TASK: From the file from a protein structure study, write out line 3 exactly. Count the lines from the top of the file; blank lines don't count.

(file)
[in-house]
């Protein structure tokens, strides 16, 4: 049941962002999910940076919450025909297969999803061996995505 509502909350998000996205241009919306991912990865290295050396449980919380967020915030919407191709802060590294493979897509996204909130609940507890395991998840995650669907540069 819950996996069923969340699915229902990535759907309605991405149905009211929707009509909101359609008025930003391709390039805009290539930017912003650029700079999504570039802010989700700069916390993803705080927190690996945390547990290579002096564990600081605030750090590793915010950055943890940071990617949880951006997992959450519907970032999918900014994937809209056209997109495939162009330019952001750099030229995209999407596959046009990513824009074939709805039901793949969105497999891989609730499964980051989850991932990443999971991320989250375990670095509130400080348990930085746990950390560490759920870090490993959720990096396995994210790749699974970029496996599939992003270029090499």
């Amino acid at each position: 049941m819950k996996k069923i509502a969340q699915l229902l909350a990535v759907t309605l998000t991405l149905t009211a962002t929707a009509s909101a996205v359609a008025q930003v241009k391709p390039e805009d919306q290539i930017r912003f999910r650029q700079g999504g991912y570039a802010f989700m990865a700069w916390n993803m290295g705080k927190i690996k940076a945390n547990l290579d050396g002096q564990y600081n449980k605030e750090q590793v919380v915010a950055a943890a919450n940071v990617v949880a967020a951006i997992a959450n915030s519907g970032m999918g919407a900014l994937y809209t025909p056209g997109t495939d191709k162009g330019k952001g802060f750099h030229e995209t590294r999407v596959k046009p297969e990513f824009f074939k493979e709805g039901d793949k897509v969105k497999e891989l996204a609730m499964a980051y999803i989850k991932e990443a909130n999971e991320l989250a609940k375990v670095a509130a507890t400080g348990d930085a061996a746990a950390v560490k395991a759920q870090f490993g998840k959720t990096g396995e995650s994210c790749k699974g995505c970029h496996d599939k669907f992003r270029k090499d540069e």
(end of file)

């Amino acid at each position: 049941m819950k996996k069923i509502a969340q699915l229902l909350a990535v759907t309605l998000t991405l149905t009211a962002t929707a009509s909101a996205v359609a008025q930003v241009k391709p390039e805009d919306q290539i930017r912003f999910r650029q700079g999504g991912y570039a802010f989700m990865a700069w916390n993803m290295g705080k927190i690996k940076a945390n547990l290579d050396g002096q564990y600081n449980k605030e750090q590793v919380v915010a950055a943890a919450n940071v990617v949880a967020a951006i997992a959450n915030s519907g970032m999918g919407a900014l994937y809209t025909p056209g997109t495939d191709k162009g330019k952001g802060f750099h030229e995209t590294r999407v596959k046009p297969e990513f824009f074939k493979e709805g039901d793949k897509v969105k497999e891989l996204a609730m499964a980051y999803i989850k991932e990443a909130n999971e991320l989250a609940k375990v670095a509130a507890t400080g348990d930085a061996a746990a950390v560490k395991a759920q870090f490993g998840k959720t990096g396995e995650s994210c790749k699974g995505c970029h496996d599939k669907f992003r270029k090499d540069e």